The State Accident Fund offers workers' compensation insurance for state agencies. Based on similar bills, Revenue and Fiscal Affairs anticipates this section will result in an increase in the number of successful workers' compensation claims filed. This will result in an increase in other funds expenditure for the State Accident Fund to cover these claims. The State Accident Fund covers 7,677 law enforcement officers through various other state agencies.

Any increase in other funds expenditures for the State Accident Fund will be offset by an increase in workers' compensation premiums. Those agencies that employ law enforcement officers will have an increase in insurance premiums due to this increase in coverage. However, as the increase in the compensable claims is unknown, the increase to premiums is undetermined. Therefore, this bill will result in an increase in general fund, other funds, and/or federal funds expenditures for those agencies employing first responders to cover the increased cost of workers' compensation insurance premiums beginning in FY 2021-22.

State Revenue

This bill will result in an increase in the number of compensable workers' compensation cases relative to law enforcement officers with stress, mental injury, or mental illness. This will result in an increase in other funds expenditure for the State Accident Fund to cover these claims. Any increase in other funds expenditures for the State Accident Fund will be offset by an increase in workers' compensation premiums. Those agencies that employ law enforcement officers will have an increase in insurance premiums due to this increase in coverage. However, as the increase in the compensable claims is unknown, the increase to premiums is undetermined. Therefore, this bill will result in an undetermined increase in other funds for the State Accident Fund due to the increase in workers' compensation insurance premiums beginning in FY 2021-22.

Local Expenditure

This bill may result in an increase in the cost of workers' compensation insurance coverage, depending upon the number of new workers' compensation claims likely to be filed by law enforcement officers whose stress or mental illness stem from direct involvement in, or subjection to, the use of deadly force in the line of duty or the repeated exposure, or subjection to, trauma in the officer's scope of work. Those local entities that employ law enforcement officers may see an increase in insurance premiums due to this increase in coverage. The South Carolina Association of Counties (SCAC) provides locals with workers' compensation insurance coverage through the South Carolina Counties Workers' Compensation Trust (SCCWCT). Additionally, the Municipal Association of South Carolina (MASC) offers locals workers' compensation coverage through the South Carolina Municipal Insurance Trust (SCMIT). However, not all local governing entities purchase workers' compensation insurance from these trusts; they may instead purchase coverage from the private market or other sources.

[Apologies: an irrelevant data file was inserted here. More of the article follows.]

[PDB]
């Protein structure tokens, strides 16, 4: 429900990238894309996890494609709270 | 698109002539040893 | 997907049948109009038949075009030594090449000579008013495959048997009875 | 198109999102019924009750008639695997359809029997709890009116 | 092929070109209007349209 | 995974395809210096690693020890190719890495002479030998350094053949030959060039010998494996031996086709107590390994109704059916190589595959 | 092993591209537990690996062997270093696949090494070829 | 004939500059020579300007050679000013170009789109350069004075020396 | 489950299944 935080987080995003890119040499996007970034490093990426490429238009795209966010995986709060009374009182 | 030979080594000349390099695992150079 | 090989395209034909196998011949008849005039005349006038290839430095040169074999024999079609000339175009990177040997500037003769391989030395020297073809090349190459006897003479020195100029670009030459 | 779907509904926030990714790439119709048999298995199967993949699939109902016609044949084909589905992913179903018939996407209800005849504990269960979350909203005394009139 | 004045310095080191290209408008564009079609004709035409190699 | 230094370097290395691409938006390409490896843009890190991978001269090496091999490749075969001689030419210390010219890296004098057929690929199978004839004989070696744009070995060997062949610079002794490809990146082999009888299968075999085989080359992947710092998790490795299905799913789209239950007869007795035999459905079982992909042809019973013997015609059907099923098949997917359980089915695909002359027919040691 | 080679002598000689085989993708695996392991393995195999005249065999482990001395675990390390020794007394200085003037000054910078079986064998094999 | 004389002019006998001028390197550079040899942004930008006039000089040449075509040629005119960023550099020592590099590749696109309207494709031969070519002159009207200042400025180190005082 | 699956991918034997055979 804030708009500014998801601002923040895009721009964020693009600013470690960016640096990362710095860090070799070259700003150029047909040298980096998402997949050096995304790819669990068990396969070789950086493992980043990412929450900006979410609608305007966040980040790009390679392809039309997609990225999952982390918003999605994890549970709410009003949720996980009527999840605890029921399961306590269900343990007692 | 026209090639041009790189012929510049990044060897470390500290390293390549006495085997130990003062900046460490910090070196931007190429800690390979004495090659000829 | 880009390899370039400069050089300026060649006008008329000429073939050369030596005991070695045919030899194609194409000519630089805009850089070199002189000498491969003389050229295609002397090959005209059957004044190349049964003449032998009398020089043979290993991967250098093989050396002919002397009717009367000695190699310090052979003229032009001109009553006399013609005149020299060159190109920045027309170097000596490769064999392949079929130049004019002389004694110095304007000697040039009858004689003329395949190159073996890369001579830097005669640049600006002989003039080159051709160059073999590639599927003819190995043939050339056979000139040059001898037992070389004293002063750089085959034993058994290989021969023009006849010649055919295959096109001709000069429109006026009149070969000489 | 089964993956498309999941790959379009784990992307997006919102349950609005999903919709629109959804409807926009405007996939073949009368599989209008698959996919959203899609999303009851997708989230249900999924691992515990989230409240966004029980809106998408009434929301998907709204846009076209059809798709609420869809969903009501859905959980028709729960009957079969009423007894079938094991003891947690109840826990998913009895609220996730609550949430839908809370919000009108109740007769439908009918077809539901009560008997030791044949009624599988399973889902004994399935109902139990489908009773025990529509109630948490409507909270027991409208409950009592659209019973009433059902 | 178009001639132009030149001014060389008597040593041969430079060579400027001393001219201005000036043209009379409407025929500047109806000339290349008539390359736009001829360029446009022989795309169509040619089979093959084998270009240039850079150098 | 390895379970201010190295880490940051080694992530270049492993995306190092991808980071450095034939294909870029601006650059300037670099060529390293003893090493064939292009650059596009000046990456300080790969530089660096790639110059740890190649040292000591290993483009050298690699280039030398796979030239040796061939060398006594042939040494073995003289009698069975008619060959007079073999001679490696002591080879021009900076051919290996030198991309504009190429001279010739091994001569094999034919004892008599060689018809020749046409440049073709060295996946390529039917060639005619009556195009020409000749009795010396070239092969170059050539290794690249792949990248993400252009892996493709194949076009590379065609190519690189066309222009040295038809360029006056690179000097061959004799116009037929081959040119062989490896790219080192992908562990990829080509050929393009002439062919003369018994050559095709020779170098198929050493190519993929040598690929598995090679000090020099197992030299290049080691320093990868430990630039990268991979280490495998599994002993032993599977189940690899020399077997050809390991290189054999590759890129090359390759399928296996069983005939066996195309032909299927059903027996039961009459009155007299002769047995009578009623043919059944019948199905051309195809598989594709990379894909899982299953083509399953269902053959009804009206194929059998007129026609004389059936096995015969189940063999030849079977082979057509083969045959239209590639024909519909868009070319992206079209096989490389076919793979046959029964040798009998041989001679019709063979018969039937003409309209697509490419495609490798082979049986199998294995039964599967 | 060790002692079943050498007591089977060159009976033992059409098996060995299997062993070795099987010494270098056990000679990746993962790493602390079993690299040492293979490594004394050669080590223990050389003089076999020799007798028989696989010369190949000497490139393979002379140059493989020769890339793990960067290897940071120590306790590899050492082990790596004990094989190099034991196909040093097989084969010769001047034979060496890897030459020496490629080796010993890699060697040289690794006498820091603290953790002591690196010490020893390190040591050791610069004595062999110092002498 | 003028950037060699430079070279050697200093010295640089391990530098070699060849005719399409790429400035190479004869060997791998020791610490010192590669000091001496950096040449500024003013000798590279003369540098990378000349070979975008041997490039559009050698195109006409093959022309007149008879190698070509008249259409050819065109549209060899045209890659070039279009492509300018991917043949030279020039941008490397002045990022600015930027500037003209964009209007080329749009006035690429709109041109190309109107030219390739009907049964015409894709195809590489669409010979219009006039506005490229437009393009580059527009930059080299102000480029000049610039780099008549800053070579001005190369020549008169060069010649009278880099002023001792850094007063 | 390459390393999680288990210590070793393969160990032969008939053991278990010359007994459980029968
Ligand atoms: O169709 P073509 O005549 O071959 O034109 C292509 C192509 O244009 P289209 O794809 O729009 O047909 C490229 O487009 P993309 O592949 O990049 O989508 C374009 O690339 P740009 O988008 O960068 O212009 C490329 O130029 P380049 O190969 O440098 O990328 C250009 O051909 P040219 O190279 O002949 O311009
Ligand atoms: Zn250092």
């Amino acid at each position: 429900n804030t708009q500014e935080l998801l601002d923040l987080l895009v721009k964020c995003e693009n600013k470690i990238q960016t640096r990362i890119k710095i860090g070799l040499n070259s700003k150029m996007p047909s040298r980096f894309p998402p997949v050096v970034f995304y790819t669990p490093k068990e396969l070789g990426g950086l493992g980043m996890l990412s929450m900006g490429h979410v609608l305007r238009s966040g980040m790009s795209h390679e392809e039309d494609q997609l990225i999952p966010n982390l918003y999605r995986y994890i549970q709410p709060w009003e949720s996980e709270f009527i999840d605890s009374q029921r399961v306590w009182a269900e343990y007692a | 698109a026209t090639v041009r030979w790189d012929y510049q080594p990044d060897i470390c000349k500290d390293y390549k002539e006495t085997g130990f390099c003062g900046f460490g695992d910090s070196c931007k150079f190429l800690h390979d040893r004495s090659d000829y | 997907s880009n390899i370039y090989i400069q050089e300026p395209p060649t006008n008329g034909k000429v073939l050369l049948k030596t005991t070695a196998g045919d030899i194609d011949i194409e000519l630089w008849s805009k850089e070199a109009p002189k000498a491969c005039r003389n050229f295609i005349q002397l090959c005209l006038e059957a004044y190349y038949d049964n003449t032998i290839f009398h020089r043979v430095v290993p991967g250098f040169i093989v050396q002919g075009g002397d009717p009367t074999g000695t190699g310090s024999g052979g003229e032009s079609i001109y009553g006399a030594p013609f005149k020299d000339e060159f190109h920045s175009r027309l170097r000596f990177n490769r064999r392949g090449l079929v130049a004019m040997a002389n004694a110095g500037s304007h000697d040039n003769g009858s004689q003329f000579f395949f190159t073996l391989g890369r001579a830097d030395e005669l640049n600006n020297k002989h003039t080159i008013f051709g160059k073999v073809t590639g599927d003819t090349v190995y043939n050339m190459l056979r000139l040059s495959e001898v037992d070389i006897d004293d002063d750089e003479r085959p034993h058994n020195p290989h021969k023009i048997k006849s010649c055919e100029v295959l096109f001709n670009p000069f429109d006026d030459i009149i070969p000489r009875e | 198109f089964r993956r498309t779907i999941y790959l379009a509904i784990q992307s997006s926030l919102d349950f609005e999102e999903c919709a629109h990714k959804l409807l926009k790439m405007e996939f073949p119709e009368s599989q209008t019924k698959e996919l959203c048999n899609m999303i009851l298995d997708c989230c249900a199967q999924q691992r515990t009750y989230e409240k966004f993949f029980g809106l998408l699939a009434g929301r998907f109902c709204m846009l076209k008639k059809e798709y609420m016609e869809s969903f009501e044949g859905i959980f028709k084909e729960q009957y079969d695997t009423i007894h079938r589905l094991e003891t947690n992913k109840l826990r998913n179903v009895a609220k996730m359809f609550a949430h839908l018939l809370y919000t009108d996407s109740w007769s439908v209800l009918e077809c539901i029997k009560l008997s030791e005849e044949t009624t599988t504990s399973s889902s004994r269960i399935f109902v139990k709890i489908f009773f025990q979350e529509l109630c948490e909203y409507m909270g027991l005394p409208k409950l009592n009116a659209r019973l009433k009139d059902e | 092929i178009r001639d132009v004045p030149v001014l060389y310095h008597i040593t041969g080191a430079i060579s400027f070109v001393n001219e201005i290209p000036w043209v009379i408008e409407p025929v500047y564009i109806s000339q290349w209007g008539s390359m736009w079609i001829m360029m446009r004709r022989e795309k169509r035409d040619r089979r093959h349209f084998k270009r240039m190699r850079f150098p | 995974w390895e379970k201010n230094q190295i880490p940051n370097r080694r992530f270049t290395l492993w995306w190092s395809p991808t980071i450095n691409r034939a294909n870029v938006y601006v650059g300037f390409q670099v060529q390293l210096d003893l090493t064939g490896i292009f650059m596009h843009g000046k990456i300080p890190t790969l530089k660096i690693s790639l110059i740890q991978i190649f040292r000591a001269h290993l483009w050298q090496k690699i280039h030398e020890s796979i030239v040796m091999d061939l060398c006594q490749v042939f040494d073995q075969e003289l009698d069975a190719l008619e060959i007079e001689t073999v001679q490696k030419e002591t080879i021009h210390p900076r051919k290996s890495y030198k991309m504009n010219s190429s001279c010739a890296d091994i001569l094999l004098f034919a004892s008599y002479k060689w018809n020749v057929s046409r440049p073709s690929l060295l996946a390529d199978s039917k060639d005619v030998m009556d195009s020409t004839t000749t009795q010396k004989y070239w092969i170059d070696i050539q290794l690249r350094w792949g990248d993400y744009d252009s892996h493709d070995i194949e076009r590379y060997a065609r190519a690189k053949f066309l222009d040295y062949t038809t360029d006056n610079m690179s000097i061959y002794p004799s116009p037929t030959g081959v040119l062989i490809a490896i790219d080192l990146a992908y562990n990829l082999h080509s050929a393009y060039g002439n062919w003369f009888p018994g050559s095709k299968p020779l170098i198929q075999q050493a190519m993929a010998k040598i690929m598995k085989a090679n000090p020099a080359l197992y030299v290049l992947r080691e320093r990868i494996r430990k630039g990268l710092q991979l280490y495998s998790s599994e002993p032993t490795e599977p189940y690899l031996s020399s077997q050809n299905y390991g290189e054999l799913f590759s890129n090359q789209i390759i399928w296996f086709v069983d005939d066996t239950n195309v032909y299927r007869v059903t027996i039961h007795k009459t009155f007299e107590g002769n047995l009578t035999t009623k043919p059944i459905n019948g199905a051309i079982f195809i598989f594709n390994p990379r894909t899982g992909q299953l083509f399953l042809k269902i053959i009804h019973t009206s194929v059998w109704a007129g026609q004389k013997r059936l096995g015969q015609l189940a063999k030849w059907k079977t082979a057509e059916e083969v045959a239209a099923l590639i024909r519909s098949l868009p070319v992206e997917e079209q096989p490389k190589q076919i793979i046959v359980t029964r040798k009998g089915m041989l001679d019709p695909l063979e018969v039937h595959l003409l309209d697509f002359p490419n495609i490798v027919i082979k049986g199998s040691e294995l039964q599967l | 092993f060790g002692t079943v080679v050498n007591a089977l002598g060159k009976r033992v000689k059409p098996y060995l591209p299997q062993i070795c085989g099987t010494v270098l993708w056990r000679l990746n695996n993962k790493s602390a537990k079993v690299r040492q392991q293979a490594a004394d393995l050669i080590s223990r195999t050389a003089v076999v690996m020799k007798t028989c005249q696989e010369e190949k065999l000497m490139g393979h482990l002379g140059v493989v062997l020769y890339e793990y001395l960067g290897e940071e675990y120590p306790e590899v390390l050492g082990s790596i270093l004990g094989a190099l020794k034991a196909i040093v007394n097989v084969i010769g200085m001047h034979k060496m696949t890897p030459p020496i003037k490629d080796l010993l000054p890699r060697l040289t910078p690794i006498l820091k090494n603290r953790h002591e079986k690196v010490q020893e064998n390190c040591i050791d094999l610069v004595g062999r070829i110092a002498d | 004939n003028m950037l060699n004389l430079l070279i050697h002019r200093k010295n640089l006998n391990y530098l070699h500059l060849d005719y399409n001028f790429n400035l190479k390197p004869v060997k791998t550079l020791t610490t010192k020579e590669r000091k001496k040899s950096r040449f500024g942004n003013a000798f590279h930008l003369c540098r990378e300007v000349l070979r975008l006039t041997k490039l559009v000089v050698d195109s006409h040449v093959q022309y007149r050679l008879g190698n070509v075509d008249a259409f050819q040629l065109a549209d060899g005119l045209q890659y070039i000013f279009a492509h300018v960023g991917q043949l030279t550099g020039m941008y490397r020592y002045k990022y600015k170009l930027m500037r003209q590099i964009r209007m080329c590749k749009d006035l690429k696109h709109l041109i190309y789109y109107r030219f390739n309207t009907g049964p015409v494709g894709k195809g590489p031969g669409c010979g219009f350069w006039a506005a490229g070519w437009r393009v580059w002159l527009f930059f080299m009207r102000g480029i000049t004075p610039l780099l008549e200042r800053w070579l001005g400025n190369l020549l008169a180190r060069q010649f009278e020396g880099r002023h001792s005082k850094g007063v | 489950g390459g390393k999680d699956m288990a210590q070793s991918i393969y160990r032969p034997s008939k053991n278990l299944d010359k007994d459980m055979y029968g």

Based on responses from SCAC and MASC on similar bills, Revenue and Fiscal Affairs (RFA) anticipates this section will result in an increase of compensable workers' compensation claims, which will increase the costs to the SCCWCT and SCMIT. However, as the amount of the compensation is unknown, the increased expenditure to the Trusts is undetermined. RFA expects that any increased expenditure to the Trusts or to other providers of workers' compensation coverage will result in an increase in premiums to the local governing entities covered. Therefore, this bill will result in an undetermined increase in workers' compensation premiums for local governing entities.

RFA also received a response from the Saluda County Sheriff's Office, which reported that the implementation of the bill would result in no expenditure impact.

Frank A. Rainwater, Executive Director